It has been said that we are living in a post-NSA world. What this really amounts to is that we are now slightly more aware of the level of snooping that has been going on in the background for many years. There has been widespread outrage at the revelations made by Edward Snowden, and there have been similar concerns raised outside of the US. In the UK, the FBI-like National Crime Agency, wants greater powers to monitor emails and phone calls -- and it wants the public to agree to this.
The U.S. National Security Agency takes multiple steps to protect the privacy of the information it collects about U.S. residents under a secretive surveillance program, according to a report from the agency's privacy office.
Surveillance under presidential Executive Order 12333, which dates back to 1981, generally sets the ground rules for the NSA's overseas surveillance. It allows the agency to keep the content of U.S. citizens' communications if they are collected "incidentally" while the agency is targeting overseas communications.
A 5-month-old company in Washington has developed what it calls groundbreaking technology to thwart cyber-attacks before they've been identified - a significant advancement over current systems that react to known threats.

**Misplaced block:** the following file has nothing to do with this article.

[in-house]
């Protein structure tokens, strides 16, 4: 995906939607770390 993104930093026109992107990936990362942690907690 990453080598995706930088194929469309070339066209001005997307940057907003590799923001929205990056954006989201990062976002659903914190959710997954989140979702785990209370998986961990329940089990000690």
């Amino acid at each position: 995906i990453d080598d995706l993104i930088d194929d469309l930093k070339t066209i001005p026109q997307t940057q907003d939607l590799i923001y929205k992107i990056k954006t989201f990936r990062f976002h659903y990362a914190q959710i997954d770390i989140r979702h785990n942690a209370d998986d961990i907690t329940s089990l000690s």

Trouble is, the founder of the company, Keith Alexander, headed the US National Security Agency until March, and his plan to patent the technology is drawing criticism from people who say he's profiting from work he did for the government.
The National Security Agency is secretly providing data to nearly two dozen U.S. government agencies with a “Google-like” search engine built to share more than 850 billion records about phone calls, emails, cellphone locations, and internet chats, according to classified documents obtained by The Intercept.
The National Security Agency built a "Google-like" search engine to give domestic and international government agencies access to details of billions of calls, texts and instant messages sent by millions of people, according to The Intercept.
The search engine, called ICReach, had behind it roughly 850 billion pieces of metadata in 2007 on calls made largely but not exclusively by foreign nationals, the report said.